Think your data center is so power efficient it could earn an Environmental Protection Agency Energy Star label? The EPA this week said that any stand alone data centers in the top 25 % of their peers in energy efficiency according to EPA's energy performance scale can now earn such an accolade.
The EPA said it uses a commonly accepted measure for energy efficiency, the Power Usage Effectiveness metric, to determine whether a data center qualifies for the Energy Star label. Specifically efficiency levels will be determined by using what's known as the power usage effectiveness (PUE) metric, which measures the total power supplied to a data center, divided by the amount that reaches the gear.
Before being awarded the Energy Star, a licensed professional must independently verify the energy performance of these buildings and sign and seal the application document that is sent to EPA for review and approval, the agency stated.
In its 2007 Report to Congress on Server and Data Center Energy Efficiency Opportunities , the EPA estimated that the nation's servers and data centers consumed about 61 billion kilowatt-hours (kWh) in 2006 (1.5% of total U.S. electricity consumption) for a total electricity cost of about $4.5 billion. As one of the fastest growing sectors, national energy consumption by servers and data centers could nearly double by 2011 to more than 100 billion kWh, representing a $7.4 billion annual electricity cost.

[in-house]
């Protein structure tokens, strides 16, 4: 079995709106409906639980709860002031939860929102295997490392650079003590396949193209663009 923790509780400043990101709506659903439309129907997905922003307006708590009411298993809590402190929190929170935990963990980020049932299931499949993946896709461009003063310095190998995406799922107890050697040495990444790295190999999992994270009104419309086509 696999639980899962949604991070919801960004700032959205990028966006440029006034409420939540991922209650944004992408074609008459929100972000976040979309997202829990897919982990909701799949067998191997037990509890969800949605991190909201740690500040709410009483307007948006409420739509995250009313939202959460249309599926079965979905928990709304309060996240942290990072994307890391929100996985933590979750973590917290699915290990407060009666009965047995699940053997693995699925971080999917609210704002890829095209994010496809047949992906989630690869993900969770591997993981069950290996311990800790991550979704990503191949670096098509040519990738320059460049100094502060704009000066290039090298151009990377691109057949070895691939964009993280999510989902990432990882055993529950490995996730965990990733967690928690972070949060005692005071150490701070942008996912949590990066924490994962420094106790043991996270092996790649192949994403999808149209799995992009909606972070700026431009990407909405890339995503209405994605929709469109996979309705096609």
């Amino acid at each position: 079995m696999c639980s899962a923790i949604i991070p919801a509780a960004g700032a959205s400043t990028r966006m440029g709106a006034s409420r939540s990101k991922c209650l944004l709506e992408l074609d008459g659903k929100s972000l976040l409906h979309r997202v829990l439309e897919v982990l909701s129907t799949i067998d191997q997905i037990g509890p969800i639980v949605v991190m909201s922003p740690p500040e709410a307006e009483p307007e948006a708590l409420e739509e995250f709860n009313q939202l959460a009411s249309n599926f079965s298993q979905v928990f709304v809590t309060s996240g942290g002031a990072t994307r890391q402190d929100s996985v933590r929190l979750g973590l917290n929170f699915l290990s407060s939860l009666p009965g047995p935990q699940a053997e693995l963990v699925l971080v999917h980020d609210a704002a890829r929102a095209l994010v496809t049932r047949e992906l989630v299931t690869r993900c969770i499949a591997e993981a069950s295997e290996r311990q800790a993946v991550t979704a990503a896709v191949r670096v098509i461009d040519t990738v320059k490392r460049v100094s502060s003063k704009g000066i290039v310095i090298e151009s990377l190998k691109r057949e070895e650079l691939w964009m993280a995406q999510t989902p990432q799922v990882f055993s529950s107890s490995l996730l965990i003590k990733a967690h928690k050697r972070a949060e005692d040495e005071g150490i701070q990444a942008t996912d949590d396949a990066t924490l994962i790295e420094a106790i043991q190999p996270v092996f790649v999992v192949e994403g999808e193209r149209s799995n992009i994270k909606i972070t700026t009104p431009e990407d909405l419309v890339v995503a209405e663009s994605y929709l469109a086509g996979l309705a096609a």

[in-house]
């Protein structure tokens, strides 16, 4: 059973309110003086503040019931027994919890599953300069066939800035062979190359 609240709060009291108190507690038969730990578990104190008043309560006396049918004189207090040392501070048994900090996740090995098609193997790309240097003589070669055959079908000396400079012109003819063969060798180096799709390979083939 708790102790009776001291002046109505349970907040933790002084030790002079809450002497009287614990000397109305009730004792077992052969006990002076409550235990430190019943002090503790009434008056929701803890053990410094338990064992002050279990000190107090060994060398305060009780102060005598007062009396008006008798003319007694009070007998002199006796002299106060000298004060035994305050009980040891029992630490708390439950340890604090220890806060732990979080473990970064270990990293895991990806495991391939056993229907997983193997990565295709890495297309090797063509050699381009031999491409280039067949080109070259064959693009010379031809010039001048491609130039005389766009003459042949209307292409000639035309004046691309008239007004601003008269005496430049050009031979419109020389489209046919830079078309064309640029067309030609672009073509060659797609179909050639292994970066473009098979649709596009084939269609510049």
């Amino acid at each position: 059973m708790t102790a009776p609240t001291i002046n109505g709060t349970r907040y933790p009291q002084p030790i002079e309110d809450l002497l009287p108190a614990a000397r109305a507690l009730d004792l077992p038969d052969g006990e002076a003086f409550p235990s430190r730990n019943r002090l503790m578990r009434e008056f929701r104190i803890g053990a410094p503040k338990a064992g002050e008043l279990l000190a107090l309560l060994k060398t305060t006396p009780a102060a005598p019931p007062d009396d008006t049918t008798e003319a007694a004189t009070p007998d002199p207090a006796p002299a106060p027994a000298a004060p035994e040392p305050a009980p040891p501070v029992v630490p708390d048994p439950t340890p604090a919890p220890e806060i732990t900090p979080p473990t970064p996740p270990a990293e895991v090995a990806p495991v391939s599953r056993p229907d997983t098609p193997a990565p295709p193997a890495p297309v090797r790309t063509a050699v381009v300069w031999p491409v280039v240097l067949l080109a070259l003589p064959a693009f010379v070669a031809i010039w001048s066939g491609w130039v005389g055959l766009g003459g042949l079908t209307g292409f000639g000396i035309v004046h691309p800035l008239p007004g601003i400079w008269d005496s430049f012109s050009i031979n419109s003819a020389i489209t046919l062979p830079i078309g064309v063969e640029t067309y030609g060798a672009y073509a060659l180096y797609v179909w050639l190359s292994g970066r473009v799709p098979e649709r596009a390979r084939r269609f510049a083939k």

The EPA stated that improving the energy efficiency of America's data centers by just 10 percent would save more than 6 billion kilowatt-hours each year, enough to power more than 350,000 homes and save more than $450 million annually.
The EPA states that its Energy Star program offers a proven energy management strategy and free tools for public and private organizations to save energy and money through increased energy efficiency. Data centers can improve energy efficiency in many ways, such as purchasing Energy Star qualified servers and ensuring that all HVAC equipment functions properly, the agency stated.
There are a number of hoops your data center staff needs to jump through to get the EPA rating. For example you must have a all inclusive way of IT energy metering and in order to earn a rating, a Data Center space using estimates for IT energy cannot be more than 10% of the buildings floor area, the EPA states. Customers need to use the EPA's Portfolio Manager, an online tool which assigns an efficiency score between 1 and 100.
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